Gospel, John 15:1-8

This is one of the most powerful descriptions of the eternal life to which John is bearing witness. Jesus has spoken of the cleansing of the disciples, the coming intimacy with him and his Father, the coming of the Paraclete, and the love command. Jesus declares He Is the True Vine and His Disciples are the Branches. Jesus begins with the Gospel's final "I am" saying. The earlier sayings had focused on Jesus as the life-giver and had included an invitation to come to him and to believe in him. Now, however, Jesus is speaking to those who have already come to him, and so his charge is that they remain in him. The earlier theme of life is now developed in terms of intimate union with Jesus, a sharing in his own life.

This reading closes out the theme of all of the readings for Sunday, that we should remain in him, stay steadfast with our faith and continue out into the world spreading His Word.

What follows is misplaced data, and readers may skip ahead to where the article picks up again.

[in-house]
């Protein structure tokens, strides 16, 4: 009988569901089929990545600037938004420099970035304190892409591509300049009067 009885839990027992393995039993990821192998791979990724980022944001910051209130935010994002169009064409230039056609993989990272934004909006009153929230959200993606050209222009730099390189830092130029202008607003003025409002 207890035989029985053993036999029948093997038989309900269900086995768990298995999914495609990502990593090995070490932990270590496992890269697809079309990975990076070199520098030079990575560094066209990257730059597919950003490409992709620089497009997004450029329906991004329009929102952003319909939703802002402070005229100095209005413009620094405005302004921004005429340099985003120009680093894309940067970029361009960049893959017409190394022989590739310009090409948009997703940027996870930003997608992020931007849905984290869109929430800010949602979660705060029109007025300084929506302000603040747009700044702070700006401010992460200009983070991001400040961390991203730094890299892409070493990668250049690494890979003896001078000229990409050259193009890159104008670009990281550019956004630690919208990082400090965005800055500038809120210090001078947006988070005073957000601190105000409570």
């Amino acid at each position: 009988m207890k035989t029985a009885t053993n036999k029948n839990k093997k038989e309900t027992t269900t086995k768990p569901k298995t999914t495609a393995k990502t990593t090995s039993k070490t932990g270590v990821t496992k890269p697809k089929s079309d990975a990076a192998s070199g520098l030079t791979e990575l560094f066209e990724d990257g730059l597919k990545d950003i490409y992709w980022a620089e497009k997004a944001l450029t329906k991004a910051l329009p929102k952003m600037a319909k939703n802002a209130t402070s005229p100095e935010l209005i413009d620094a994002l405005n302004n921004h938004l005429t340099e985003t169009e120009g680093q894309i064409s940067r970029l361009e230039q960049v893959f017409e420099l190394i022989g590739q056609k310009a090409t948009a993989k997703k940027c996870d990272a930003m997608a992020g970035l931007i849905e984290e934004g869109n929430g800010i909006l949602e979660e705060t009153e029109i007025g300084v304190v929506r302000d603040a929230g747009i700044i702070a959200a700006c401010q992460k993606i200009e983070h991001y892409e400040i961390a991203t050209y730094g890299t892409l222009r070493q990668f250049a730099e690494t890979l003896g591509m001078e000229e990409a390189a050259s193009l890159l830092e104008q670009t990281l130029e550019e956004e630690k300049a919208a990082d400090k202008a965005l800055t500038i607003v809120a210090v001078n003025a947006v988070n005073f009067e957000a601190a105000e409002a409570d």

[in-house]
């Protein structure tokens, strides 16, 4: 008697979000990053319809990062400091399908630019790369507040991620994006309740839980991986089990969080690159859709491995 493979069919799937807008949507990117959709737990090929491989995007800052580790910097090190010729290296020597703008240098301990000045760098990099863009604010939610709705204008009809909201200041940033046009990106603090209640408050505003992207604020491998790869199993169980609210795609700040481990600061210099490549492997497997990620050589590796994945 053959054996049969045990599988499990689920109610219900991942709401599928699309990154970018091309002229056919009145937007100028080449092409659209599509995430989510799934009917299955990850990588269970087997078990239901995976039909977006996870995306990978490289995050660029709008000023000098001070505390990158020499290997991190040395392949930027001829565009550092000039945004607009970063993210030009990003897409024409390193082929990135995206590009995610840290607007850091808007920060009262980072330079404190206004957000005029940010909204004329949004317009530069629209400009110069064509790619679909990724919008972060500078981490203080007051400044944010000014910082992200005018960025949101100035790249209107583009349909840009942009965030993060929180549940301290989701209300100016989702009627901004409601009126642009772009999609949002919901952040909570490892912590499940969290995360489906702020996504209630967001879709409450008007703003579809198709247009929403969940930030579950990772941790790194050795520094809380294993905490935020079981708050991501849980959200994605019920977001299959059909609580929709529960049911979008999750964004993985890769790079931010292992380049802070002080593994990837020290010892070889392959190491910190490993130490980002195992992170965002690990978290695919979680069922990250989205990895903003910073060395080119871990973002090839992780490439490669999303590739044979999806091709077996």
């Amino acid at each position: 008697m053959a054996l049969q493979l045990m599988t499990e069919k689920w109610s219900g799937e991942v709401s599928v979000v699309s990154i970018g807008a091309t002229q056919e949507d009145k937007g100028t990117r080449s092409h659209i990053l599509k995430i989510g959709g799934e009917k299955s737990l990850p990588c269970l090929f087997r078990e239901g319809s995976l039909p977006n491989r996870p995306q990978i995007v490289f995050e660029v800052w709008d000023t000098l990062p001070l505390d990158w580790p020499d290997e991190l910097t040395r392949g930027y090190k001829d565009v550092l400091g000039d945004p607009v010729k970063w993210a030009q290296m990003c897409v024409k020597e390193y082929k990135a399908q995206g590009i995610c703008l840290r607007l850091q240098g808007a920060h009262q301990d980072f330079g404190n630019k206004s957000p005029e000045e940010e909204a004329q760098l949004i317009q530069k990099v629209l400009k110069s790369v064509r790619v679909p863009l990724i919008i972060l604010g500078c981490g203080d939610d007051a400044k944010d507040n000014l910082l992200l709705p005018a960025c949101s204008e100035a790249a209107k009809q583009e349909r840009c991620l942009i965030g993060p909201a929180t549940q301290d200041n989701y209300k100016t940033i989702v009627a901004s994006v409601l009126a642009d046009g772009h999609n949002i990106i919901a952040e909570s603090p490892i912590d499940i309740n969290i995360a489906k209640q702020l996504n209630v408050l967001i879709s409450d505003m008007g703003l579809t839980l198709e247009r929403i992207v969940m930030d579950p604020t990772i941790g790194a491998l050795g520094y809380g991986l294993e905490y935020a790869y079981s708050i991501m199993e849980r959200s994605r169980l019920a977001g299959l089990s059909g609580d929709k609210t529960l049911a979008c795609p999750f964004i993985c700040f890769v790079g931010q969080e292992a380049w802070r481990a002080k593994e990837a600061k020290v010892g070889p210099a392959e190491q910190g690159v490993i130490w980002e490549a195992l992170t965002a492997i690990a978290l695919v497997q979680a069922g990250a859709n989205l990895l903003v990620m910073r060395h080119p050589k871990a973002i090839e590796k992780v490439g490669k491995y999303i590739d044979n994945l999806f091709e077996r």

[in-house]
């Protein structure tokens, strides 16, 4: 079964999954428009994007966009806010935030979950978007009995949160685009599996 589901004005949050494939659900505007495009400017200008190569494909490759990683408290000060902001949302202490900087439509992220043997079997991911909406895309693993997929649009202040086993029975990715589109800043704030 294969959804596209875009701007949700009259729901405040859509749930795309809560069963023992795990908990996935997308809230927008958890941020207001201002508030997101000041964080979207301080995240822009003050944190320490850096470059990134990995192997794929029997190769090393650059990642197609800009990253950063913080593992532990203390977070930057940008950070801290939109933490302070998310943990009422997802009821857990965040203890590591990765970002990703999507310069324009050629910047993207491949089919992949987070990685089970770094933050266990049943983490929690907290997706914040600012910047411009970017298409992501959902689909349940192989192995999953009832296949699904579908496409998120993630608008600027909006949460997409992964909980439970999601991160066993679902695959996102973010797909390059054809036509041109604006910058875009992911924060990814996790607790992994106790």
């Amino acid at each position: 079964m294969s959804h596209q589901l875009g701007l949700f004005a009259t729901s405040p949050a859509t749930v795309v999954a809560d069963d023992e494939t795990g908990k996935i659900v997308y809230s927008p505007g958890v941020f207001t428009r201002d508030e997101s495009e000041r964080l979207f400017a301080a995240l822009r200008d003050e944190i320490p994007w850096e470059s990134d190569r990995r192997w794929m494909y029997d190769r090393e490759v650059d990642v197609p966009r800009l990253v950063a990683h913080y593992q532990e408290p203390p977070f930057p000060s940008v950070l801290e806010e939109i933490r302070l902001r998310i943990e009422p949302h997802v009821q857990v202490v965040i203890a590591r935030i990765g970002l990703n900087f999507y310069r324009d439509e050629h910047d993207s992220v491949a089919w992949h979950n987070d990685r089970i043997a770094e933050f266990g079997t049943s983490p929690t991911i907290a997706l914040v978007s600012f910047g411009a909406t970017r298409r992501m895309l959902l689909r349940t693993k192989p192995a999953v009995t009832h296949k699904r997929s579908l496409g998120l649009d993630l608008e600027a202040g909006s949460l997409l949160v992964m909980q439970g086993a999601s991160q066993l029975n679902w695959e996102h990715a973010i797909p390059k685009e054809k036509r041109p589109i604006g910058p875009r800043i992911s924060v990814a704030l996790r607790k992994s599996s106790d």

The image of the vine, and the closely associated term vineyard, were commonly used throughout the Mediterranean world. There is frequent use in the Old Testament and in Judaism to symbolize Israel. Isaiah 5:1-7 has an extended use of this image in his "Song of the Vineyard". There are constant uses of the image of the vine. On the temple there was a "golden vine with grape clusters hanging from it, a marvel of size and artistry" and the vine was used to represent Jerusalem on coins made during the first Jewish revolt, so the vine was clearly a symbol of Israel. Furthermore, even the notion of a true vine shows up in the Old Testament: "I planted you as a fruitful vine, entirely true. How have you become a wild vine, turned to bitterness" (Jer 2:21 LXX). Here, as also in Isaiah's Song of the Vineyard, God, the gardener, cared for his vineyard but got sour grapes. Consequently he will destroy the vineyard. This theme of judgment accompanies virtually every use of this imagery in the Old Testament.